Traditional Hot Cross Buns

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I really love Easter. Spring lamb, chocolate eggs and HOT CROSS BUNS!

Oh baby, hot cross buns. Pillowy soft rolls with hints of spice and dotted with sweet little bursts of plump raisins and sultanas. *happy sigh*

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The way I love to eat them is toasted and slathered with butter while still piping hot. Give me that and a glass of milk and I'm a very happy girl!

I've had this recipe on my to-bake list for a while. When I first saw it I knew I'd be making it one day. Although, I'll admit, I had been putting it off. After all, it contains that dreaded ingredient that bakers all over avoid. Yeast. That supposedly temperamental ingredient that can make or break your baked goods.

Happily foaming yeast in warm milk

Happily foaming yeast in warm milk

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But, I took the plunge and had my first real dabble with yeast baking. And I'll tell you, it was easy! I'm not just saying that for the sake of this post, it trully was easy. 

Silky and smooth bread dough

Silky and smooth bread dough

Doubled in size after its first rising

Doubled in size after its first rising

The yeast foamed in the warm milk as it should. The dough doubled in size as it should. The buns had a second rise as they should. They baked as they should, resulting in gorgeous light and fluffy hot cross buns. All I did was follow the recipe. From this experience I think I might actually attempt bread baking soon!

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Formed buns, second rise and baked!

Formed buns, second rise and baked!

The hot cross buns were quick and easy to make and would be great to make for a brunch, fresh that morning. Aside from the bit of resting time, they're really quick to make and bake. In fact, I'm thinking of making them again next weekend. Anyone want to come over for brunch?! ;)

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The one downside is that these really don't stay fresh for long. They need to be eaten on the day (this for the person who won't wolf them all down in one sitting!). Although, a quick nuke in the microwave will soften them up and ready for their buttering. And of course, if you do happen to have any left over for the next day (really!?) you can always eat them my favourite way, toasted. Yum!

So, if you've been meaning to dabble in the dark art of baking with yeast, give these babies a try, a great way to start and get your confidence up, and of course, delicious :D

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I'm telling you, these rival, if not outright beat, store bought hot cross buns.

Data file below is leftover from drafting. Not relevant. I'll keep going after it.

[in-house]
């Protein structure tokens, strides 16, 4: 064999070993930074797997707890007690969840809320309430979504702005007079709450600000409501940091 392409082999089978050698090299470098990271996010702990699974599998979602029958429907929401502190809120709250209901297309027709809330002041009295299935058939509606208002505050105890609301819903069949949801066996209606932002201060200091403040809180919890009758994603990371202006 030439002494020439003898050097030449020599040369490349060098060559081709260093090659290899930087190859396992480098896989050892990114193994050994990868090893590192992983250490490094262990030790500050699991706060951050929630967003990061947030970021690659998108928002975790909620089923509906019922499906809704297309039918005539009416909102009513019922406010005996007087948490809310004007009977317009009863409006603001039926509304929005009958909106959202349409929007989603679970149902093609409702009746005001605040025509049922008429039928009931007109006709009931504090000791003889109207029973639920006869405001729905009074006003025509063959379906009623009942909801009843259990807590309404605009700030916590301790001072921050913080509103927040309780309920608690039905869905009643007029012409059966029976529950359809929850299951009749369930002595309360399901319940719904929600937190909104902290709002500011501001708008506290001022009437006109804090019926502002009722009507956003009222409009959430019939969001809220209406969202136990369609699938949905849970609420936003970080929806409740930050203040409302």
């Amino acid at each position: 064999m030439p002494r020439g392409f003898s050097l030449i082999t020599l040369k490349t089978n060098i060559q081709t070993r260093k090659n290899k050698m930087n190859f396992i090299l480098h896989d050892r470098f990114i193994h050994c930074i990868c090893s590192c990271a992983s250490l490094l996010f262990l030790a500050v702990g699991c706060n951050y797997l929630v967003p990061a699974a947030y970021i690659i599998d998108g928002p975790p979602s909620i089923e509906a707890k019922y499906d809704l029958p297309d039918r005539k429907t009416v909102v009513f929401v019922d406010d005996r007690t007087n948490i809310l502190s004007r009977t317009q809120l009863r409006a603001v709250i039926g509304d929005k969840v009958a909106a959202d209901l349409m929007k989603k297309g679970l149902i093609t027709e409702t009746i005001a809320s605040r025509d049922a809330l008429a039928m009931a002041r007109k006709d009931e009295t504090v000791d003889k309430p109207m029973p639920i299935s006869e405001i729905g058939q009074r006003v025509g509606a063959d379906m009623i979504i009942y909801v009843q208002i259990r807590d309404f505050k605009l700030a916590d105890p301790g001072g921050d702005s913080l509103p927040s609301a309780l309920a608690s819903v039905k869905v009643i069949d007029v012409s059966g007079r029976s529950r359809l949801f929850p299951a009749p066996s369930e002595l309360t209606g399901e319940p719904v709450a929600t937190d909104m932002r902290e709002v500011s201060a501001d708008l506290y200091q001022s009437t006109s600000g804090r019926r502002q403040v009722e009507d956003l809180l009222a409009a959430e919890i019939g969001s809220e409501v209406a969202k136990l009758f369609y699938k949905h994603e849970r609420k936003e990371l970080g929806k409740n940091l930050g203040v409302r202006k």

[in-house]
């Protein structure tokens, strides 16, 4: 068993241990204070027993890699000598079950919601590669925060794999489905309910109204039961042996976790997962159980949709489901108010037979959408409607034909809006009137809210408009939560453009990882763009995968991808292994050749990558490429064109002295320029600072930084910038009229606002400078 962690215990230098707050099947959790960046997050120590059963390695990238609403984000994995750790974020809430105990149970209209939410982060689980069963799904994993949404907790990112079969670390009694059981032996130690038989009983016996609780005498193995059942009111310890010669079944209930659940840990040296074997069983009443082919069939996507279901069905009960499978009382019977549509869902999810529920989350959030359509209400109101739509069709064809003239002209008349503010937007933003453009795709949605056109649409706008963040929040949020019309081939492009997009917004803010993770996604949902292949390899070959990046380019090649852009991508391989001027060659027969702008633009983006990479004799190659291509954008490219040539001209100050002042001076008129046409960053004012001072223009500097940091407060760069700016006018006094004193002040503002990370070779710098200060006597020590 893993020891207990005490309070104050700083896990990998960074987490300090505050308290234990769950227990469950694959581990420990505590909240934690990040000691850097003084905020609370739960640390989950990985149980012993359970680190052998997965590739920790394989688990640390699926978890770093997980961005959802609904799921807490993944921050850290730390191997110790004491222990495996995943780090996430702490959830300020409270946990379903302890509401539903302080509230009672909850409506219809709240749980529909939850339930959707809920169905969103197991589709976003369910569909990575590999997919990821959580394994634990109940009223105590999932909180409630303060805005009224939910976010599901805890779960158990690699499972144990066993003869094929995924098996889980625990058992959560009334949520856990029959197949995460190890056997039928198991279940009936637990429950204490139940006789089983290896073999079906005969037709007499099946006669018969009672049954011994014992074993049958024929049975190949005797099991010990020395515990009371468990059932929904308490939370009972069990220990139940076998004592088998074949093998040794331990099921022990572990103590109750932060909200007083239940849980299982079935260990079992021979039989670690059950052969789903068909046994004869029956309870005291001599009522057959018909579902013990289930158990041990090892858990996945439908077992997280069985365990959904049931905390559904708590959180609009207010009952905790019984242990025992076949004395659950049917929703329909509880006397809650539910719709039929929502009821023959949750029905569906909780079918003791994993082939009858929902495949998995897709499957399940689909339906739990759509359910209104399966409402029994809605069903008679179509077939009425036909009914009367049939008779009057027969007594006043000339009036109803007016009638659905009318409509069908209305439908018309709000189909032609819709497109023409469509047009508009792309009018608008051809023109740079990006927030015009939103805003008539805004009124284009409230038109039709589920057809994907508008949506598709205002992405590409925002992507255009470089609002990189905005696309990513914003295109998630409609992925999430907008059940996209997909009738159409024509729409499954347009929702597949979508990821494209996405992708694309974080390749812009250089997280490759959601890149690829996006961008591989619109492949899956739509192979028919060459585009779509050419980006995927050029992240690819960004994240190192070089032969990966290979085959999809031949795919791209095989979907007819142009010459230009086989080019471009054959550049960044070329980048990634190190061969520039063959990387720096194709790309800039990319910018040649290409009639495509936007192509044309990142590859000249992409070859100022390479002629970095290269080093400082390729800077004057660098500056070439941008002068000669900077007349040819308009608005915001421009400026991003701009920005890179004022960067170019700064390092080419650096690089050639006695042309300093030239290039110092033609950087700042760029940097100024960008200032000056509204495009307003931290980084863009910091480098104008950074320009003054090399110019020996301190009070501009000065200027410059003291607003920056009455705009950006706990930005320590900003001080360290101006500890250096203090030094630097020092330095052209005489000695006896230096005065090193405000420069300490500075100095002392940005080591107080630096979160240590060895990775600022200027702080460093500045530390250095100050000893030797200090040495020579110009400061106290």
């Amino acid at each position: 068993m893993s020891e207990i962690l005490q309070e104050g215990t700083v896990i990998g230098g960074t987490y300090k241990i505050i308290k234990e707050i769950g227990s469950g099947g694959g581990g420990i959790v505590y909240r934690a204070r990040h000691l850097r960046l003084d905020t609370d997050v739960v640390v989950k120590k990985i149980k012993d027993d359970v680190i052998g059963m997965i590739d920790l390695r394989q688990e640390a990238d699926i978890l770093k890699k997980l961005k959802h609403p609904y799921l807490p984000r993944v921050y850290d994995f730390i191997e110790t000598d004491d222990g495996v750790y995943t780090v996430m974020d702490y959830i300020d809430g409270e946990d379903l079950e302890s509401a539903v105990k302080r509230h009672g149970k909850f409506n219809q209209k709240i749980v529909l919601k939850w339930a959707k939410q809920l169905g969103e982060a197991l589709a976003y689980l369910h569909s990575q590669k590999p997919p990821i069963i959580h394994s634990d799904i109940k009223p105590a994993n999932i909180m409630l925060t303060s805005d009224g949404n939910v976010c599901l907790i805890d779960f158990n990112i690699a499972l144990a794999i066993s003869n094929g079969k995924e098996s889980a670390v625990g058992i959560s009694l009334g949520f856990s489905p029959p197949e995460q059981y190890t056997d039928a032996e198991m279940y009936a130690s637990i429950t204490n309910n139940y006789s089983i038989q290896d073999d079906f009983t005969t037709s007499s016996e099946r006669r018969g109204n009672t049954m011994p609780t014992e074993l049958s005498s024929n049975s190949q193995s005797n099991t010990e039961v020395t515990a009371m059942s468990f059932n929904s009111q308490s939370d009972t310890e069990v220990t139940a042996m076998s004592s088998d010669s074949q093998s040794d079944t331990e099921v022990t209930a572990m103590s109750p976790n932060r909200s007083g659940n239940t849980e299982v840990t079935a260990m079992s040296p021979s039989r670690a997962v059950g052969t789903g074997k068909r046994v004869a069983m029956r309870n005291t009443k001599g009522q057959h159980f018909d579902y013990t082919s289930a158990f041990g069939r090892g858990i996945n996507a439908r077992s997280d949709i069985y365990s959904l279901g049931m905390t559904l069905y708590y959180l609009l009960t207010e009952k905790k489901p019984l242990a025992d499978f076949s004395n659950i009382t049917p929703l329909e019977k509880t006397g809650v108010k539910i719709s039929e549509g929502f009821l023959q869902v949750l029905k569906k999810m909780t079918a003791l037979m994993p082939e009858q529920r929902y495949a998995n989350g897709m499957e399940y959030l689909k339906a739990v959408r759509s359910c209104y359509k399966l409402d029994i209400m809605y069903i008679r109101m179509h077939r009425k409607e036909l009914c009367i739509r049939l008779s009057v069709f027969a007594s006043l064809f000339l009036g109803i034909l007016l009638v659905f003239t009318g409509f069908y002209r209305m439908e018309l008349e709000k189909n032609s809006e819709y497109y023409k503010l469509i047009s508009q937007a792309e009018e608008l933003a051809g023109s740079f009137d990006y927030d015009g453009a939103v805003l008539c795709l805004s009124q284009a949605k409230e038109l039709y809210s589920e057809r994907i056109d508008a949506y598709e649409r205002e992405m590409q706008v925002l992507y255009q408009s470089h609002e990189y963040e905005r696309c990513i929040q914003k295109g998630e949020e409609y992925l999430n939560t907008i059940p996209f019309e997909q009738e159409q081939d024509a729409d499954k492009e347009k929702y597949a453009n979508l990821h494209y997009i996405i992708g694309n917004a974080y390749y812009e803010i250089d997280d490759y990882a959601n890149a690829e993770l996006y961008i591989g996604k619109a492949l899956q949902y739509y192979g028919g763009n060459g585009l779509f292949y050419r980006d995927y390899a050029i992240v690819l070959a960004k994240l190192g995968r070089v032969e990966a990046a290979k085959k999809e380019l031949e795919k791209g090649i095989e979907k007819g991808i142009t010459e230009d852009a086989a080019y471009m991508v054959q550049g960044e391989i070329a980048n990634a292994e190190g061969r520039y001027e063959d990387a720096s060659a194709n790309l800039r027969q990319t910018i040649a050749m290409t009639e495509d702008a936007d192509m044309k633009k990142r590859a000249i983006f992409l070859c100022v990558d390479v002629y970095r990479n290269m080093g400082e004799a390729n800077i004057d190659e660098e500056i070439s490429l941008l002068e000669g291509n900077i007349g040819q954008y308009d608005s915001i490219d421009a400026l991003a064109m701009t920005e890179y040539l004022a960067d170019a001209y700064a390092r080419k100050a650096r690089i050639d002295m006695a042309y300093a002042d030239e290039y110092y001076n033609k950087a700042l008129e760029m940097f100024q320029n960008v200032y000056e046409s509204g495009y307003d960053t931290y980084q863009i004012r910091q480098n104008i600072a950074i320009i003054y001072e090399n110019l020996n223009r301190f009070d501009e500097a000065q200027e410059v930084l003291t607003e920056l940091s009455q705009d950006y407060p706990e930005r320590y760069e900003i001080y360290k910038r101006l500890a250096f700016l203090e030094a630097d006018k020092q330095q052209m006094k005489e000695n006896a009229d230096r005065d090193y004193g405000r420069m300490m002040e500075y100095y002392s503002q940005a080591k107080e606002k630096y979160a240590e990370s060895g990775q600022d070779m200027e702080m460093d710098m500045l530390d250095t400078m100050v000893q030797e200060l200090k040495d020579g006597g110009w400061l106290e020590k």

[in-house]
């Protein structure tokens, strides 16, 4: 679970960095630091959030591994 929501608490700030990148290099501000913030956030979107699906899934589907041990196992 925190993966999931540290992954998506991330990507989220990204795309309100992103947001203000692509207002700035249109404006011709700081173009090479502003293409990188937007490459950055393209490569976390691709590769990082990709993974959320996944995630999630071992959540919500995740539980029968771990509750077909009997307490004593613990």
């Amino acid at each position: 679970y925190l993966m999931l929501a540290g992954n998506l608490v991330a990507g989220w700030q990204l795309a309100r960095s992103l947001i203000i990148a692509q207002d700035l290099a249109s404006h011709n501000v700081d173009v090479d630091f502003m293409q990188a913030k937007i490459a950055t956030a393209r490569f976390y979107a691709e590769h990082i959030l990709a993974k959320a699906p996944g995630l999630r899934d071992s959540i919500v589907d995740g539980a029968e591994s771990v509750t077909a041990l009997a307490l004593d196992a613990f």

Traditional Hot Cross Buns

Makes 12, recipe easily halved to make 6

300ml 10.5fl oz Warm Milk
60g 2oz Caster Sugar
2x 7g pkts 2x pkts Dried Yeast
600g 21oz Plain Flour, plus extra for dusting
2 tsp 2 tsp Cinnamon
1 tsp 1 tsp Allspice
½ tsp ½ tsp Nutmeg
1 tsp 1 tsp Salt
60g 2oz Unsalted butter, softened
200g 7oz Raisins
200g 7oz Sultanas
2 2 Eggs, lightly beaten

To Finish Off
60g 2oz Plain Flour
50ml 2fl oz Water
3-4 Tbsp 3-4 Tbsp Apricot Jam



  • Whisk together the sugar, warm milk and yeast in a small bowl or jug until sugar has dissolved
  • Cover with plastic wrap and set aside until it becomes frothy, about 10 mins
  • Sift together the flour, salt and ground spices in a large bowl
  • Rub the butter into the flour with your fingers until mixed and crumbly
  • Stir in the raisins and sultanas
  • Stir in the beaten eggs and yeast mixture
  • Tip: I used the dough hook on my KitchenAid
  • Turn dough out on to a floured surface and knead the bread dough for about 5 minutes until smooth and elastic
  • Tip: If your dough is sticky, knead in small amounts of flour until it just loses its stickiness, you don't want to make the dough dry by adding too much flour
  • Lightly grease another large and clean bowl with oil
  • Place the dough in the bowl and turn to coat the surface with grease
  • Cover the bowl with plastic wrap and leave in a warm and draught-free place for 45 minutes or until the dough has doubled in size
  • Once the dough has doubled in size, remove the plastic wrap and punch down the dough with your fist
  • Give it a quick knead until smooth and divide into 12 peices
  • Form balls of dough and arrange buns into a greased 20 x 30cm baking tray
  • Tip: For a bit of fun I used foil baking containers so that it resembles bakery bought buns
  • Cover with plastic wrap and leave in warm place to rise for 20 minutes
  • Preheat oven to 200°C (180°C Fan Assisted)
  • Meanwhile prepare the paste for the crosses by whisking together the plain flour and water to a smooth paste
  • Once the buns have risen, pipe crosses on top of the buns
  • Bake for 10 minutes
  • Reduce heat to 180°C (160°C Fan Assisted) and bake for a further 15 minutes
  • Tip: The hot cross buns are ready when they sounds hollow when you tap the tops
  • Heat up the apricot jam and pass through a sieve to remove lumps
  • Brush the tops of the hot cross buns with the warmed apricot jam while the buns are still warm
  • Serve!
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Recipe adapted from Citrus and Candy who adapted it from Fresh Living

Other Tips:

If your yeast and milk doesn't foam, your yeast might not be fresh enough. Always make sure your yeast is fresh and hasn't reached its expiry date

Try adding other fruit to the hot cross buns. I made a batch with finely chopped dried apricot and abolutely loved the slightly tangy flavour it gave in between the sweet of the raisins and sultanas. You can also add candied peel

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Hot Cross Buns
Posted on April 3, 2011 and filed under Baked, Easter.